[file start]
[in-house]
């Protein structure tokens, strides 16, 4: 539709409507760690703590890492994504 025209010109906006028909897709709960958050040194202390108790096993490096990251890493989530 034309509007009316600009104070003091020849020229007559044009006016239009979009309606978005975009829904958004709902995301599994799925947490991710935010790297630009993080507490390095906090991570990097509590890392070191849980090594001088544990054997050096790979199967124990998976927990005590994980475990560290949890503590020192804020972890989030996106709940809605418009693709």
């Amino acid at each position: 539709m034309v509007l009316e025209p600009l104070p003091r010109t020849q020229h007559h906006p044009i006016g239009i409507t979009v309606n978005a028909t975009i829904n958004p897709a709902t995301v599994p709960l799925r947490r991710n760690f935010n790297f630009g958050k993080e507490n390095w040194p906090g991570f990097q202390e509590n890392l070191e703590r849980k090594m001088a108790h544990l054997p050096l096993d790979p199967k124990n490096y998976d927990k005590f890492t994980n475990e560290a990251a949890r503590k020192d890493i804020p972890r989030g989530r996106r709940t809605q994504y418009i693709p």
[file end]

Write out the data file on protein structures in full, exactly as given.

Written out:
[in-house]
């Protein structure tokens, strides 16, 4: 539709409507760690703590890492994504 025209010109906006028909897709709960958050040194202390108790096993490096990251890493989530 034309509007009316600009104070003091020849020229007559044009006016239009979009309606978005975009829904958004709902995301599994799925947490991710935010790297630009993080507490390095906090991570990097509590890392070191849980090594001088544990054997050096790979199967124990998976927990005590994980475990560290949890503590020192804020972890989030996106709940809605418009693709």
């Amino acid at each position: 539709m034309v509007l009316e025209p600009l104070p003091r010109t020849q020229h007559h906006p044009i006016g239009i409507t979009v309606n978005a028909t975009i829904n958004p897709a709902t995301v599994p709960l799925r947490r991710n760690f935010n790297f630009g958050k993080e507490n390095w040194p906090g991570f990097q202390e509590n890392l070191e703590r849980k090594m001088a108790h544990l054997p050096l096993d790979p199967k124990n490096y998976d927990k005590f890492t994980n475990e560290a990251a949890r503590k020192d890493i804020p972890r989030g989530r996106r709940t809605q994504y418009i693709p």